All-in-one OVF Installation¶
This process should work on any virtualization platform that supports OVFs using x86-64 CPUs, but has only been tested on
The image uses DHCP to gets its IP configuration, so the virtualization platform must either serve DHCP natively or be connected to a network with a DHCP server.
If you install/run the OVF on another platform, please let us know how you get on on the mailing list so we can update this page.
To install the OVF, you must first download it from http://vm-images.cw-ngv.com/cw-aio.ova and save it to disk.
Then, you must import it into your virtualization platform. The process for this varies.
- On VMware Player, choose File->Open a Virtual Machine from the menu and select the cw-aio.ova file you downloaded. On the Import Virtual Machine dialog that appears, the defaults are normally fine, so you can just click Import.
- On VirtualBox, choose File->Import Appliance… from the menu. In the Appliance Import Wizard, click Choose…, select the cw-aio.ova file you downloaded and click Next. On the next tab, you can view the settings and then click Import.
- On VMware ESXi, using the VMware vSphere Client, choose File->Deploy OVF Template… from the menu. Select the cw-aio.ova file you downloaded and click through assigning it a suitable name, location and attached network (which must support DHCP) before finally clicking Finish to create the virtual machine.
Running and Using the Image¶
Once you’ve installed the virtual machine, you should start it in the usual way for your virtualization platform.
If you attach to the console, you should see an Ubuntu loading screen
and then be dropped at a
cw-aio login prompt. The username is
ubuntu and the password is
cw-aio. Note that the console is
hard-coded to use a US keyboard, so if you have a different keyboard you
might find that keys are remapped - in particular the
The OVF provides 3 network services.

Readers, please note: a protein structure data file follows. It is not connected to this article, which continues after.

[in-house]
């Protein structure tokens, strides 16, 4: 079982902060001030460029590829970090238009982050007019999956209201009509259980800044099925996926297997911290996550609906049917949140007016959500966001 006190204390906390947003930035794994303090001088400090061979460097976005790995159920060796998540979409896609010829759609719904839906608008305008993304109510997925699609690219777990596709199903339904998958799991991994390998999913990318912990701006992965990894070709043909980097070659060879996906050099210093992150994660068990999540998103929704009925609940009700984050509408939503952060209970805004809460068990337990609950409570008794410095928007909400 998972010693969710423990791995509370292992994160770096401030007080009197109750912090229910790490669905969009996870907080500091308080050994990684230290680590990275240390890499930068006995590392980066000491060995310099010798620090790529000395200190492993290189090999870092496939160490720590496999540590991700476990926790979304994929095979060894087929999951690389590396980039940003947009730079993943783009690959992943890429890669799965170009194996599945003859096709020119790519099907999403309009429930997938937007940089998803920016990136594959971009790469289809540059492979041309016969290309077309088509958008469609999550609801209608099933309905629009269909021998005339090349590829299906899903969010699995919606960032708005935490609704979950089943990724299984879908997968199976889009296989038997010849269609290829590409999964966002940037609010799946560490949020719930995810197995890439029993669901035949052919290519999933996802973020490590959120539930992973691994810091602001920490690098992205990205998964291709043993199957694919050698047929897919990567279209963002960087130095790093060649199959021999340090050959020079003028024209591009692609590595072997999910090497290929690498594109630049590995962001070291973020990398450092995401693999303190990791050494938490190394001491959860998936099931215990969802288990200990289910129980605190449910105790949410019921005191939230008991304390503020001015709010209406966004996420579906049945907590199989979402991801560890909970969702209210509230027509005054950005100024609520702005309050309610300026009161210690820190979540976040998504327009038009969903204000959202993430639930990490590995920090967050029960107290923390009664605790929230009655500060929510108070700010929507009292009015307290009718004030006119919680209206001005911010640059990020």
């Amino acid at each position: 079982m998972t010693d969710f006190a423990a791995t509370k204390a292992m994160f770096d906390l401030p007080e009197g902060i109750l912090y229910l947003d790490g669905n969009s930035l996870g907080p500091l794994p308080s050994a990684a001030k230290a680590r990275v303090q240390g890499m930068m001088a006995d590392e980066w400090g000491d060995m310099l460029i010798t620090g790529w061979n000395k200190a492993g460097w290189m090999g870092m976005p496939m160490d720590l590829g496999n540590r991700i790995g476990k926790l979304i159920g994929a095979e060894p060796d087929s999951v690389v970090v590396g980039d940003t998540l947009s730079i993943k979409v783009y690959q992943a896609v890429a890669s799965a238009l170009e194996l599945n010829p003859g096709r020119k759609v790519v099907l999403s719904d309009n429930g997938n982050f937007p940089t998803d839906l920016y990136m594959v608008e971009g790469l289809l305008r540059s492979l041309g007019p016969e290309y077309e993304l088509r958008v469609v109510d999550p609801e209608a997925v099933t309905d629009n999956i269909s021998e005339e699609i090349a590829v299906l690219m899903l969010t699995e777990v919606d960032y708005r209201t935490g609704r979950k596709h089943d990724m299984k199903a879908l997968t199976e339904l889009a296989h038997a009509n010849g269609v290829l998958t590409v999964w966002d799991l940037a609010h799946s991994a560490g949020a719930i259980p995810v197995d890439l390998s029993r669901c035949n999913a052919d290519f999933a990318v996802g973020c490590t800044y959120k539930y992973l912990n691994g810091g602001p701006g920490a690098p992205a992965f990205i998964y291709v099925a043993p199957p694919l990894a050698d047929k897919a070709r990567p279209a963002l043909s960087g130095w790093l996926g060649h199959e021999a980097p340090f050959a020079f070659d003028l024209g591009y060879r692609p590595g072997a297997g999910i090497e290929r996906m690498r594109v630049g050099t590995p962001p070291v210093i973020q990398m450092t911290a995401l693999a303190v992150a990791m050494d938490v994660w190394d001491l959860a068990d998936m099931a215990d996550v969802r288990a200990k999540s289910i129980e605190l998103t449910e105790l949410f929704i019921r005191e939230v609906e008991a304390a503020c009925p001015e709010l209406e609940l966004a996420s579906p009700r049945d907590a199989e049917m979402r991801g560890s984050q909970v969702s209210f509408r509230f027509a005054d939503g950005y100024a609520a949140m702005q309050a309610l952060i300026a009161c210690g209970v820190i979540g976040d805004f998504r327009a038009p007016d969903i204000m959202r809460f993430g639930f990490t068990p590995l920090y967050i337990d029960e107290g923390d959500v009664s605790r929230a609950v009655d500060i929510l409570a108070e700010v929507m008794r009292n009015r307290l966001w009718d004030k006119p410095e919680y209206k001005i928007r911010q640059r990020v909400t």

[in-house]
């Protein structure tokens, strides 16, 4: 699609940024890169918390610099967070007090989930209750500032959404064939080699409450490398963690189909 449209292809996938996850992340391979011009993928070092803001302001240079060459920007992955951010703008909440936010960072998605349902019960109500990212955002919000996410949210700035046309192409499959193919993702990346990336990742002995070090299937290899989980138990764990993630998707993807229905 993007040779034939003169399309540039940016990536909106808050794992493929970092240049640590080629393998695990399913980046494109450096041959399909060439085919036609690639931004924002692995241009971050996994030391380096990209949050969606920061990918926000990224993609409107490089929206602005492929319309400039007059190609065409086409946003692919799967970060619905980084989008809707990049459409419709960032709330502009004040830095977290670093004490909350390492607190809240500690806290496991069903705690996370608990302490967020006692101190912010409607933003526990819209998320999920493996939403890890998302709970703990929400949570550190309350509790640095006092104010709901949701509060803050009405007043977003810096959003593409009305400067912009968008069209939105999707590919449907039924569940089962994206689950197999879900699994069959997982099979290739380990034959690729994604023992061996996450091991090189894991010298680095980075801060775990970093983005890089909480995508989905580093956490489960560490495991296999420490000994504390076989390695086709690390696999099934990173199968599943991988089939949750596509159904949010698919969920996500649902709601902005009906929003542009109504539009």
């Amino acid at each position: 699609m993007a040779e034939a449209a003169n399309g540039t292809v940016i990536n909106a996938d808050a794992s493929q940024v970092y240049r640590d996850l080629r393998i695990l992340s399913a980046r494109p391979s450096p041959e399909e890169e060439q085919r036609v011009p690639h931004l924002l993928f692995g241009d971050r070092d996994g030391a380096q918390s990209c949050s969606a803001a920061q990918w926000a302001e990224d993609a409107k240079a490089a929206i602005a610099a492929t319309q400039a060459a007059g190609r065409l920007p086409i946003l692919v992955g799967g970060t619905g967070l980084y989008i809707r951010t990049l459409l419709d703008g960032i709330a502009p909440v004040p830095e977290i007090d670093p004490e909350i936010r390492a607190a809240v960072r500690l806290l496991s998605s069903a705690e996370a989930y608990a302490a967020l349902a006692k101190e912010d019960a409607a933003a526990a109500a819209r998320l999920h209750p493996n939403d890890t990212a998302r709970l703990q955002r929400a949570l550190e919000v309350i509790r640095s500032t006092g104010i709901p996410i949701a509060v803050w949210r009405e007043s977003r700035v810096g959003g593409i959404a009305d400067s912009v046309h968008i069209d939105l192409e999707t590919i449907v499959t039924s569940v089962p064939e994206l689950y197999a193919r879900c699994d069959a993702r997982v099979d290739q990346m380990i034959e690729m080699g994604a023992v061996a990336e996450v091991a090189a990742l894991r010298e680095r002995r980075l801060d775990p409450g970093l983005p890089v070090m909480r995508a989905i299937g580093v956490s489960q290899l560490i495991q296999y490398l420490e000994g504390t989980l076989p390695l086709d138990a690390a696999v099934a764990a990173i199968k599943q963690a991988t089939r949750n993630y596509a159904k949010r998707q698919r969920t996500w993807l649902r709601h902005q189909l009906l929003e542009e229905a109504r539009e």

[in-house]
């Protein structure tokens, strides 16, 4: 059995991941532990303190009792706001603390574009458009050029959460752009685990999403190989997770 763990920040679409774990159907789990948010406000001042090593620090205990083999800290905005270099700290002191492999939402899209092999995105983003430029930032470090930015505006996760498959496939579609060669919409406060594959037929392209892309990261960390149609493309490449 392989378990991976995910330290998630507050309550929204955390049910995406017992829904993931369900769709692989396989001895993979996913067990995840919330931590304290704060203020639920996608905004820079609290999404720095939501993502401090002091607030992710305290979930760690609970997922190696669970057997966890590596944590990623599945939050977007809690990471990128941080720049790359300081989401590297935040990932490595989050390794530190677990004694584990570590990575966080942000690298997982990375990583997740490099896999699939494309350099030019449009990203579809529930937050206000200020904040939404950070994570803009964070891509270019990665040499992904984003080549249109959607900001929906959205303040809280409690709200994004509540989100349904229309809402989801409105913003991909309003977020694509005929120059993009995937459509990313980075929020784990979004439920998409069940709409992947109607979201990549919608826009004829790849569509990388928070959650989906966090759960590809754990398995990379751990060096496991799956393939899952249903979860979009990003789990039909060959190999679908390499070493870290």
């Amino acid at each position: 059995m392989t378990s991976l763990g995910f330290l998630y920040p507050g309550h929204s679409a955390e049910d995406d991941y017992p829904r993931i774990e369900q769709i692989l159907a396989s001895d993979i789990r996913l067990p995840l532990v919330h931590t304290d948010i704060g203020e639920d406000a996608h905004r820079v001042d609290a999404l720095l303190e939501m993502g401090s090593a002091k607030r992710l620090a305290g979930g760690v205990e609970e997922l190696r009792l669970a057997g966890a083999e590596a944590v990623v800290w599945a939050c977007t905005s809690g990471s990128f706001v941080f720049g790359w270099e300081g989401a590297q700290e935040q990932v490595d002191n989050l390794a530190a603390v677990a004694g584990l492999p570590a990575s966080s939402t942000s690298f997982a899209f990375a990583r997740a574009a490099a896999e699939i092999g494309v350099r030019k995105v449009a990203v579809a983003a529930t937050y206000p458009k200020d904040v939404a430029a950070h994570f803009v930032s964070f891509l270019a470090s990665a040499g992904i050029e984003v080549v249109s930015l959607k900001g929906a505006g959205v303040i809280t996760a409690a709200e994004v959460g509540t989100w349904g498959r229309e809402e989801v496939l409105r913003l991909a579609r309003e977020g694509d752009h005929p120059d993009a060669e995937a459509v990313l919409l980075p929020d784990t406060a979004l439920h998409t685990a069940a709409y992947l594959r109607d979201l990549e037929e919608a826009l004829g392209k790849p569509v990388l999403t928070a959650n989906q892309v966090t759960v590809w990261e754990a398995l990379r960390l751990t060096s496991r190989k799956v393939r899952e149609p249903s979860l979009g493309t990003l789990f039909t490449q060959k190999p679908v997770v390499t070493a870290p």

- SSH - username is
ubuntuand password is
- HTTP to ellis for subscriber management - sign-up code is
secret. You will probably want to change this to a more secure value - see “Modifying Clearwater settings” for how to do this.
- SIP to bono for call signaling - credentials are provisioned through ellis.
How these network services are exposed can vary depending on the capabilities of the platform.
- VMware Player sets up a private network between your PC and the
virtual machine and normally assigns the virtual machine IP address
192.168.28.128. To access ellis, you’ll need to point your browser at http://192.168.28.128. To register over SIP, you’ll need to configure an outbound proxy of 192.168.28.128 port 5060.
- VirtualBox uses NAT on the local IP address, exposing SSH on port 8022, HTTP on port 8080 and SIP on port 8060. To access ellis, you’ll need to point your browser at http://localhost:8080. To register over SIP, you’ll need to configure an outbound proxy of localhost port 8060.
- VMware ESXi runs the host as normal on the network, so you can
connect to it directly. To find out its IP address, log in over the
console and type
hostname -I. To access ellis, just point your browser at this IP address. To register over SIP, you’ll need to configure an outbound proxy for this IP address.
Once you’ve successfully connected to ellis, try making your first call - just remember to configure the SIP outbound proxy as discussed above.